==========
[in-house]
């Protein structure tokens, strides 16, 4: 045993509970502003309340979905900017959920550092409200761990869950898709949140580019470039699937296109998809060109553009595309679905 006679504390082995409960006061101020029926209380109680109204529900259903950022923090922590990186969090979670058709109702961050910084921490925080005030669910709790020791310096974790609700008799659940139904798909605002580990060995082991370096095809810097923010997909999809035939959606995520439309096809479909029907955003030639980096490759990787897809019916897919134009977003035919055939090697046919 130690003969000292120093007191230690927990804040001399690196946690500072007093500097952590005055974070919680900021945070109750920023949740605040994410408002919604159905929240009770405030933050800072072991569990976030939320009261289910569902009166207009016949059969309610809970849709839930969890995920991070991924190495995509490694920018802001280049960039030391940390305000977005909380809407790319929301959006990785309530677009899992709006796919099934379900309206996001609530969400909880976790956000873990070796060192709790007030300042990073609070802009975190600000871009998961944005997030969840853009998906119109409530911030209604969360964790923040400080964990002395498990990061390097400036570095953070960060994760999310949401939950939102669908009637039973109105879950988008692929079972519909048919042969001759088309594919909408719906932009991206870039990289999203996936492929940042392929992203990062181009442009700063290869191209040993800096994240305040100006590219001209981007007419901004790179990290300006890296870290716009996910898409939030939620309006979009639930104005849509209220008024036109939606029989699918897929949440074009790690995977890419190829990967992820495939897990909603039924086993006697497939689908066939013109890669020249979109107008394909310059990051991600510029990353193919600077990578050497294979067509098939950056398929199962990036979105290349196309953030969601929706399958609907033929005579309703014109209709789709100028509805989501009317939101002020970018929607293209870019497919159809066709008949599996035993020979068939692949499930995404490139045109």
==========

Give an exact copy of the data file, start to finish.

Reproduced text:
[in-house]
């Protein structure tokens, strides 16, 4: 045993509970502003309340979905900017959920550092409200761990869950898709949140580019470039699937296109998809060109553009595309679905 006679504390082995409960006061101020029926209380109680109204529900259903950022923090922590990186969090979670058709109702961050910084921490925080005030669910709790020791310096974790609700008799659940139904798909605002580990060995082991370096095809810097923010997909999809035939959606995520439309096809479909029907955003030639980096490759990787897809019916897919134009977003035919055939090697046919 130690003969000292120093007191230690927990804040001399690196946690500072007093500097952590005055974070919680900021945070109750920023949740605040994410408002919604159905929240009770405030933050800072072991569990976030939320009261289910569902009166207009016949059969309610809970849709839930969890995920991070991924190495995509490694920018802001280049960039030391940390305000977005909380809407790319929301959006990785309530677009899992709006796919099934379900309206996001609530969400909880976790956000873990070796060192709790007030300042990073609070802009975190600000871009998961944005997030969840853009998906119109409530911030209604969360964790923040400080964990002395498990990061390097400036570095953070960060994760999310949401939950939102669908009637039973109105879950988008692929079972519909048919042969001759088309594919909408719906932009991206870039990289999203996936492929940042392929992203990062181009442009700063290869191209040993800096994240305040100006590219001209981007007419901004790179990290300006890296870290716009996910898409939030939620309006979009639930104005849509209220008024036109939606029989699918897929949440074009790690995977890419190829990967992820495939897990909603039924086993006697497939689908066939013109890669020249979109107008394909310059990051991600510029990353193919600077990578050497294979067509098939950056398929199962990036979105290349196309953030969601929706399958609907033929005579309703014109209709789709100028509805989501009317939101002020970018929607293209870019497919159809066709008949599996035993020979068939692949499930995404490139045109």